A number of clergy have been sued for engaging in sexual relations with adult counselees or minors. To illustrate, many cases have involved sexual relations between male clergy and female counselees. The woman later sues the minister for intentional infliction of emotional distress, battery, and malpractice, among other theories of liability. Suing clergy for sexual misconduct presents certain problems for adult victims.
First, clergy often will assert the “consent” defense—meaning that the “victim” consented to the relationship and accordingly should not be permitted to sue. Victims will allege that a minister’s unique position of authority and respect overcame their free will and made their conduct non-consensual.
Second, any theory of liability based on intentional behavior by a minister is potentially excluded from coverage under the church’s general liability insurance policy. If a minister’s conduct is excluded from insurance coverage, and the minister has little if any financial resources, then the victim will be left without a remedy unless she can sue the minister’s church or denomination. However, lawsuits brought by victims of clergy sexual misconduct against a minister’s employing church or denomination have been rejected by the courts in most cases unless the victim can prove that the church or denomination had actual knowledge of previous incidents of sexual misconduct by the same minister and did nothing to monitor or restrict the minister’s activities. The issue of church or denominational liability for clergy sexual misconduct is addressed fully in chapter 10.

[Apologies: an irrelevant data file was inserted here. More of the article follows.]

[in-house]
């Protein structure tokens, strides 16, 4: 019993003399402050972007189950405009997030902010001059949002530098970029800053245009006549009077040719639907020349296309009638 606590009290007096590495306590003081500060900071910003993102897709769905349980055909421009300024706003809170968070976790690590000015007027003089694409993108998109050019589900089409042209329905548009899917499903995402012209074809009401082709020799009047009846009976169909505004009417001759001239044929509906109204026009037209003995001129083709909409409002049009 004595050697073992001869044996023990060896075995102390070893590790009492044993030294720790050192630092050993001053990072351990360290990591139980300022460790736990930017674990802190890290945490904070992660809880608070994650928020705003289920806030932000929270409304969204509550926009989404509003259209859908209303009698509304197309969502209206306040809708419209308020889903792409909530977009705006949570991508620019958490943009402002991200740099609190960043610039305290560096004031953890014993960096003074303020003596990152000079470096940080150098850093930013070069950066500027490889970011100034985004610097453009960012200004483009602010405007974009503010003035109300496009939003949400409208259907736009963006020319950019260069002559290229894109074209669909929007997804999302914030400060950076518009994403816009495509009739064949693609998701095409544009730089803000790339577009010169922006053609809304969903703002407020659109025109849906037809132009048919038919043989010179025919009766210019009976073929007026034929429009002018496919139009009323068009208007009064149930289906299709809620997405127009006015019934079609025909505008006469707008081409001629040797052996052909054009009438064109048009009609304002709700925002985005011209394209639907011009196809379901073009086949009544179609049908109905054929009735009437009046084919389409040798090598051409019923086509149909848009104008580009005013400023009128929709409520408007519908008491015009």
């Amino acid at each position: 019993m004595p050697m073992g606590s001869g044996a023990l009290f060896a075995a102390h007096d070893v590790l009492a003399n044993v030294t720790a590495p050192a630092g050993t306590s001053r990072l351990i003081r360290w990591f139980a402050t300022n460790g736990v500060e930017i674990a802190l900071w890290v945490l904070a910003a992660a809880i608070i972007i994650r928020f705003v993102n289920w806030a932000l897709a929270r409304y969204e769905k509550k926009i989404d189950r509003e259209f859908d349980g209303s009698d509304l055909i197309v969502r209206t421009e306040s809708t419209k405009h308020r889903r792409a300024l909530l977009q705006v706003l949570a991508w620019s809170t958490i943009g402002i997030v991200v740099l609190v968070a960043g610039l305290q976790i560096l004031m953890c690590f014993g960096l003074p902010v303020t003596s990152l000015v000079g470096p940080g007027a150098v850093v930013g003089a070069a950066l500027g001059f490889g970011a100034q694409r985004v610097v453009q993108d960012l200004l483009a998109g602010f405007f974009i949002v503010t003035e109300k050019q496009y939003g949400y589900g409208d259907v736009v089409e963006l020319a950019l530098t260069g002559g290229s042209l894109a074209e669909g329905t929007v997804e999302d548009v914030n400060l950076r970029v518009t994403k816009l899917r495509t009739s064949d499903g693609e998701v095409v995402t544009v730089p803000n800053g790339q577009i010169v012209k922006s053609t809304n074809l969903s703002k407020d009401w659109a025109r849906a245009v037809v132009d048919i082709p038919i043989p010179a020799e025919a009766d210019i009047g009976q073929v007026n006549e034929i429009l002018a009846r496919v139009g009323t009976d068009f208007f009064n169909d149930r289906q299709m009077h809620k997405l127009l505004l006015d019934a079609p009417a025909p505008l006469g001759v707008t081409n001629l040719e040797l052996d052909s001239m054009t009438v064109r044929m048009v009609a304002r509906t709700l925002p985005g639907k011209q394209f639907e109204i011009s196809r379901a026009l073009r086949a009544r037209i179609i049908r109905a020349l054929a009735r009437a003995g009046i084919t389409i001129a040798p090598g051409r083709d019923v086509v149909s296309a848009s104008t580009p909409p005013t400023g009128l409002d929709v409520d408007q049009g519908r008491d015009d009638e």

Third, the First Amendment guaranty of religious freedom affords some protection for clergy conduct.
Fourth, the abolition by most states of any liability for “seduction” or “alienation of affections” may restrict if not eliminate lawsuits brought against clergy based upon sexual misconduct.